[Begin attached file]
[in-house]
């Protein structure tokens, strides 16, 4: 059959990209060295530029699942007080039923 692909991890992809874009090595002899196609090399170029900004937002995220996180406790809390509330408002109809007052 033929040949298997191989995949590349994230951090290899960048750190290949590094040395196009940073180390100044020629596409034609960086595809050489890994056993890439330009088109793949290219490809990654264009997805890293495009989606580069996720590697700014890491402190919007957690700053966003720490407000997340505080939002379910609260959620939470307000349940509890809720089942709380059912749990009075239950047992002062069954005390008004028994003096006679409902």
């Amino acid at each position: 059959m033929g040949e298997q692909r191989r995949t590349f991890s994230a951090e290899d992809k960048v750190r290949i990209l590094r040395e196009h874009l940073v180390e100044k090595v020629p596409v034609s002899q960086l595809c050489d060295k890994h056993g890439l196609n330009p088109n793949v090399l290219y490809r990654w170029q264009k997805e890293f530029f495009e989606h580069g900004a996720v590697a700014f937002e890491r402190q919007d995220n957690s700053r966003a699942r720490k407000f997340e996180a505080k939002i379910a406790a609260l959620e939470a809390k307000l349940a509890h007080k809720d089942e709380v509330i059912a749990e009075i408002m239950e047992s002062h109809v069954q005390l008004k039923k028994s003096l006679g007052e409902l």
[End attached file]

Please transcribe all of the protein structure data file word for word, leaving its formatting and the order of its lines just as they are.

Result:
[in-house]
């Protein structure tokens, strides 16, 4: 059959990209060295530029699942007080039923 692909991890992809874009090595002899196609090399170029900004937002995220996180406790809390509330408002109809007052 033929040949298997191989995949590349994230951090290899960048750190290949590094040395196009940073180390100044020629596409034609960086595809050489890994056993890439330009088109793949290219490809990654264009997805890293495009989606580069996720590697700014890491402190919007957690700053966003720490407000997340505080939002379910609260959620939470307000349940509890809720089942709380059912749990009075239950047992002062069954005390008004028994003096006679409902």
């Amino acid at each position: 059959m033929g040949e298997q692909r191989r995949t590349f991890s994230a951090e290899d992809k960048v750190r290949i990209l590094r040395e196009h874009l940073v180390e100044k090595v020629p596409v034609s002899q960086l595809c050489d060295k890994h056993g890439l196609n330009p088109n793949v090399l290219y490809r990654w170029q264009k997805e890293f530029f495009e989606h580069g900004a996720v590697a700014f937002e890491r402190q919007d995220n957690s700053r966003a699942r720490k407000f997340e996180a505080k939002i379910a406790a609260l959620e939470a809390k307000l349940a509890h007080k809720d089942e709380v509330i059912a749990e009075i408002m239950e047992s002062h109809v069954q005390l008004k039923k028994s003096l006679g007052e409902l």